Managing the EU-Russia Energy Trade in the Shadow of Power Politics
|By invitation only|
Tue 7.10.2014 at 9:00-11:00
The concept of security has, following the end of the Cold War, evolved to include areas such as energy. The theme of energy security has been a persistent topic in the EU, with Russia as the largest energy supplier, and a record of incidents where Russian energy supplies have been affected by political reasons. While the European energy dependency has been considered problematic for some time – at least since the second Russia-Ukraine gas crisis in winter 2009 – the current instability and military aggression in Ukraine have channelled new political interest in the means of managing this dependency. With troubled relations with its major energy partner, it is necessary for the EU to consider the adequacy of its mechanisms of energy security management. Does the EU have sufficient legal tools to manage its energy relations with Russia? What are the limits of solidarity in the EU’s external energy relations?
”Solidarity and rule of law in EU’s Energy Relations with Russia: A far-fetched aim in the current state of affairs?”
Umut Turksen, Associate Professor, Bristol Law School
Antto Vihma, Senior Research Fellow, the Finnish Institute of International Affairs
Lauri Kärnä, Senior Analyst, Neste Oil
Chair: Mika Aaltola, Programme Director, the Finnish Institute of International Affairs
Summary of the Seminar
Programme Director Dr. Mika Aaltola from FIIA opened the seminar with maps illustrating the change from traditional territorial geopolitics to geoeconomics. Territory and natural resources have not lost their meaning as sources of conflict, but flows of energy, goods and finance have gained importance. Energy issues cannot be separated from foreign policy as the Ukraine Crisis has demonstrated. Power can now be attained by creating asymmetries and dependencies as well as overcoming the vulnerabilities created by interdependence.
Dr. Umut Turksen remarked that the EU was built upon energy cooperation. EU treaties emphasize solidarity and rule of law and these principles should be included in EU-Russia energy trade relations. However, the lack of democratic governance and rule of law among the countries producing energy increases insecurity in energy trade. We do not have legal instruments for handling the disputes which makes us vulnerable. Russia has been able to use energy as a dividing political tool among EU Member States, as the EU, if it was united, could also use its leverage against Russia. Russia is dependent on selling energy to the EU market, and its strategies and infrastructure rely on the EU in terms of geography and finance. The Treaty of the Functioning of the EU (TFEU) includes general and specific provisions that constitute the legal basis for solidarity to be involved in energy agreements. However, they leave room for interpretation and bilateral actions of Member States seem to continuously challenge the overall EU objectives and principles. The Member States have different kinds of relationships with Russia varying from strategic to pragmatic partnerships, which complicates the achievement of a common position based on solidarity and rule of law. A rules-based system, diversification of energy sources and cohesion within the EU would facilitate balancing the asymmetrical energy relations.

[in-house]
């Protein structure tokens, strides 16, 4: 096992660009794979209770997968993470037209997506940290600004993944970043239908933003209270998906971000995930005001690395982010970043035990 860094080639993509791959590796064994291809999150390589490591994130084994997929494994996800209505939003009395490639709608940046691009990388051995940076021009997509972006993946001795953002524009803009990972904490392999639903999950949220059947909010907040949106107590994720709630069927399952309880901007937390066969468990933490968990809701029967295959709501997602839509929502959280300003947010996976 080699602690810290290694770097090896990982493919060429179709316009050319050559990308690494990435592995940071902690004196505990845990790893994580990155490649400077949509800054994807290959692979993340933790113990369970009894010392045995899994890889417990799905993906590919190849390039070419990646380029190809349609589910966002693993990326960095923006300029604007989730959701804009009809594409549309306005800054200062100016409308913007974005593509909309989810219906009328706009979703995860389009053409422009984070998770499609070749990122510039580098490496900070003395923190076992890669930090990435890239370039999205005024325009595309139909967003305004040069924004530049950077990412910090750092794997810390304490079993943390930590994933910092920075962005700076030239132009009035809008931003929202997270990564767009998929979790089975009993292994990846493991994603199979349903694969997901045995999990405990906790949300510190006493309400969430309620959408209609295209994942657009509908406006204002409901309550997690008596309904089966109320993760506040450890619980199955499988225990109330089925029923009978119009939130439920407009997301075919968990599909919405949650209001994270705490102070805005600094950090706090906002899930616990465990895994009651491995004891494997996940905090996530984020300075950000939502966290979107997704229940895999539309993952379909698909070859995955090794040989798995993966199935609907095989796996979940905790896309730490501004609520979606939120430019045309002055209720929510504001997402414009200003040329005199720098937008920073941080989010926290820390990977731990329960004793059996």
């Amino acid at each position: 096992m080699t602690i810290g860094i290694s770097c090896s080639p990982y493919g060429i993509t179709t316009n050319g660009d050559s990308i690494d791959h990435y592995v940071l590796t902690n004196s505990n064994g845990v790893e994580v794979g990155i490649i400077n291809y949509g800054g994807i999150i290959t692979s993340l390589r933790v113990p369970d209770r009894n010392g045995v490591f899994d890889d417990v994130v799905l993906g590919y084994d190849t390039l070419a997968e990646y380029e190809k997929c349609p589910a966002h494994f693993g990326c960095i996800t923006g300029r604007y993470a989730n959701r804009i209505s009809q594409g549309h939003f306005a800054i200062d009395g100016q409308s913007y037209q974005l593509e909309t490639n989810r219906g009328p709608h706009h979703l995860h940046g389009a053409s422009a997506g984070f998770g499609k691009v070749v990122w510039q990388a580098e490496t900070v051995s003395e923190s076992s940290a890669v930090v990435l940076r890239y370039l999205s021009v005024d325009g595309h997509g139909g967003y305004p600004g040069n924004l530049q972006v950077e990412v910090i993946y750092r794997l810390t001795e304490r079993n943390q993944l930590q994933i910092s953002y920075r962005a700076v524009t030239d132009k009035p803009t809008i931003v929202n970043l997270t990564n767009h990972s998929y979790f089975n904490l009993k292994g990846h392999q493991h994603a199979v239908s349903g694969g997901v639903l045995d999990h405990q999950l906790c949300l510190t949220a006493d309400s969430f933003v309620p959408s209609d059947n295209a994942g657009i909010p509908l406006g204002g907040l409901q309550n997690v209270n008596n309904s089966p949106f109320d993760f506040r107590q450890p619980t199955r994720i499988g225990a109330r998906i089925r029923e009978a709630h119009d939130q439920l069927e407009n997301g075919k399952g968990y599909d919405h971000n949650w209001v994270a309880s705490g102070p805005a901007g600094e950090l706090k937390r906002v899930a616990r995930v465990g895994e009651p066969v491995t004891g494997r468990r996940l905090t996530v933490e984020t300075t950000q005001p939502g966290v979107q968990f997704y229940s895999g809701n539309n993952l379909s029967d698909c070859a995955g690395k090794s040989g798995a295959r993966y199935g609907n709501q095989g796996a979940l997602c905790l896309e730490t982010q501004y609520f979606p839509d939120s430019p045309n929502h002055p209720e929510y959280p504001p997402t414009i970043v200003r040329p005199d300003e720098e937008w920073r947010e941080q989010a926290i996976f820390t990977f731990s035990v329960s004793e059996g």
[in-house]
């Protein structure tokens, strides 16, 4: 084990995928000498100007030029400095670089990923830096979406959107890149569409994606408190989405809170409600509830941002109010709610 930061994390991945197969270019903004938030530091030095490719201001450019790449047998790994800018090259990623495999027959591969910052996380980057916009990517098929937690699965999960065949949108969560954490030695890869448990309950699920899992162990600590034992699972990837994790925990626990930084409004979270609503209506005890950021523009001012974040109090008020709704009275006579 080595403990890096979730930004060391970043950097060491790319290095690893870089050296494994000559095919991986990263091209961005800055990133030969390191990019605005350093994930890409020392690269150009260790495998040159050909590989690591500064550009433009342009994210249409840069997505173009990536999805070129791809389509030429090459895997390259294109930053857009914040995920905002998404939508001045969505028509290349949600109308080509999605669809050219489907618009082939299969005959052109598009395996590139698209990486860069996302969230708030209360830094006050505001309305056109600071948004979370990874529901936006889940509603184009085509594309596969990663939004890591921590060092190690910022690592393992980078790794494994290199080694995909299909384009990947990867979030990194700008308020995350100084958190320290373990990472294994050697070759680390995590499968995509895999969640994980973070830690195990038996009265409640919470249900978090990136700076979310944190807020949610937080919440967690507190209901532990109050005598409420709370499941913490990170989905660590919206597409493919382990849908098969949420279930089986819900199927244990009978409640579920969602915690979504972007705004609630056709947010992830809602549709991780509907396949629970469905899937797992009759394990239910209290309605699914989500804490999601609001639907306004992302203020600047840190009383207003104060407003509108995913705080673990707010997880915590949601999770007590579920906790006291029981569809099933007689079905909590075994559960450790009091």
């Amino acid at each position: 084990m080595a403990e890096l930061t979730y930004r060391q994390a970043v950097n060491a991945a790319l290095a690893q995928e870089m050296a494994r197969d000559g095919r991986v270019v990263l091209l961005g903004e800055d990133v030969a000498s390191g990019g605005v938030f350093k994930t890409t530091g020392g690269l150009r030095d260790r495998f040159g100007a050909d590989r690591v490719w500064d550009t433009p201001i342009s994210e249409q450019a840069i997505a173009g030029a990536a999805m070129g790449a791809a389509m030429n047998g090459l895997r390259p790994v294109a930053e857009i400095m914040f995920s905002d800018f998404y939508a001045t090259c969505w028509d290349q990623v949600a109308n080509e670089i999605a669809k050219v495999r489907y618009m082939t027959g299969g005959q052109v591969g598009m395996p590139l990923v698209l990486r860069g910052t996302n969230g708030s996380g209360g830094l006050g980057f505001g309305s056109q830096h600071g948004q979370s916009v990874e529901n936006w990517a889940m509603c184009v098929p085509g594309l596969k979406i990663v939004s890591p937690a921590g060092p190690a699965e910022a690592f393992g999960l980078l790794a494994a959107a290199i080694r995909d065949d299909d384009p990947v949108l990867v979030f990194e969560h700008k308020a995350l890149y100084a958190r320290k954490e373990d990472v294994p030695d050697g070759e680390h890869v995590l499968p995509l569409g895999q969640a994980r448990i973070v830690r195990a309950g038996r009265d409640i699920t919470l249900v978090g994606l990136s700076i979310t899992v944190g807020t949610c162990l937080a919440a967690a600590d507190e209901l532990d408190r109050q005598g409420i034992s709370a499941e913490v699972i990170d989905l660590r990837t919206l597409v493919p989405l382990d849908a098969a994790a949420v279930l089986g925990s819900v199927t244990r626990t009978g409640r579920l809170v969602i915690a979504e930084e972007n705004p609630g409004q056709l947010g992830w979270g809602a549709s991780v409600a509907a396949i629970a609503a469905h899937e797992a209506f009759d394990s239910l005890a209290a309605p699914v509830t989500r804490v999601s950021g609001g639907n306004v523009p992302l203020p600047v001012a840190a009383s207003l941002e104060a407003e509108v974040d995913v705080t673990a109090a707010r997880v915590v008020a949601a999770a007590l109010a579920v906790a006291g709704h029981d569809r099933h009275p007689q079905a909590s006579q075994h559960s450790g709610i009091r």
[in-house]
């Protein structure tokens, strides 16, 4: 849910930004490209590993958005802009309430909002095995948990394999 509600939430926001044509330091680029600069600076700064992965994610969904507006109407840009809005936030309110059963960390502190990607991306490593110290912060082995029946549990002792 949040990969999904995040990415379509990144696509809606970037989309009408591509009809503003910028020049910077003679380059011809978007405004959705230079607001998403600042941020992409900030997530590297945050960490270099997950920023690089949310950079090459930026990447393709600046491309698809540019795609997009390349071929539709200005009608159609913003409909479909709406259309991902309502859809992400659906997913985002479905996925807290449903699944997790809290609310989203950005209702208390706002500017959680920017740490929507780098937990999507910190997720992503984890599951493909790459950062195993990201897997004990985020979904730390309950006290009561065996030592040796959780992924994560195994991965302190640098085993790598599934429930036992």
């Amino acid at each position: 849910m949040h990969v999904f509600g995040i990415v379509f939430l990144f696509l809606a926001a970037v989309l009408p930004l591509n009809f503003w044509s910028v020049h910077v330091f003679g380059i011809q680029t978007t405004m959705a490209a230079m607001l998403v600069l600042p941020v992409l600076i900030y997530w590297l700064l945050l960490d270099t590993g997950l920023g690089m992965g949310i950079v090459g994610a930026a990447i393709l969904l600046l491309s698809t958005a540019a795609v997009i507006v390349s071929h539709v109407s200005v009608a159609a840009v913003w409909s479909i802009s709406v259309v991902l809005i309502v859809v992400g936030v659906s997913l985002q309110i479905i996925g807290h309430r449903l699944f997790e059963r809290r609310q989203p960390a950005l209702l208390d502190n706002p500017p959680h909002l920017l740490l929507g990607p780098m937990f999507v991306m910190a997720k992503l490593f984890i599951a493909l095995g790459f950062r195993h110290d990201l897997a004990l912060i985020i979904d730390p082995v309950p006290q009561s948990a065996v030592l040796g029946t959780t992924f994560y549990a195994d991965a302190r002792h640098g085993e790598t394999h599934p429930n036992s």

Senior Research Fellow Dr. Antto Vihma commented Dr. Turksen’s presentation from an International Relations point of view. He noted that the Ukraine Crisis is in many ways related to geoeconomics. It also contradicts international law and there seems to be an increasingly normative conflict with increasing anti-West messaging. The challenge to energy solidarity is threefold: international governance of energy is difficult to achieve due to sovereignty sensitivities; bilateral economic ties between the Member States and Russia vary; and Russia’s political appeal in the domestic discussions in the EU divide the Member States. Nevertheless the crisis should be seen as an opportunity to expand the solidarity and implement the existing legal framework on energy issues. Additional comments were delivered by Senior Advisor Lauri Kärnä, who emphasized the need to get back to ‘business as usual’ while governments and the EU should take care of the political crisis. He also underscored the need to have emergency plans and security of supply in order to function in times of crisis.
The discussion that followed included topics such as European countries’ exportation of gas to Ukraine during the crisis, the future of the Energy Charter and alternative energy sources.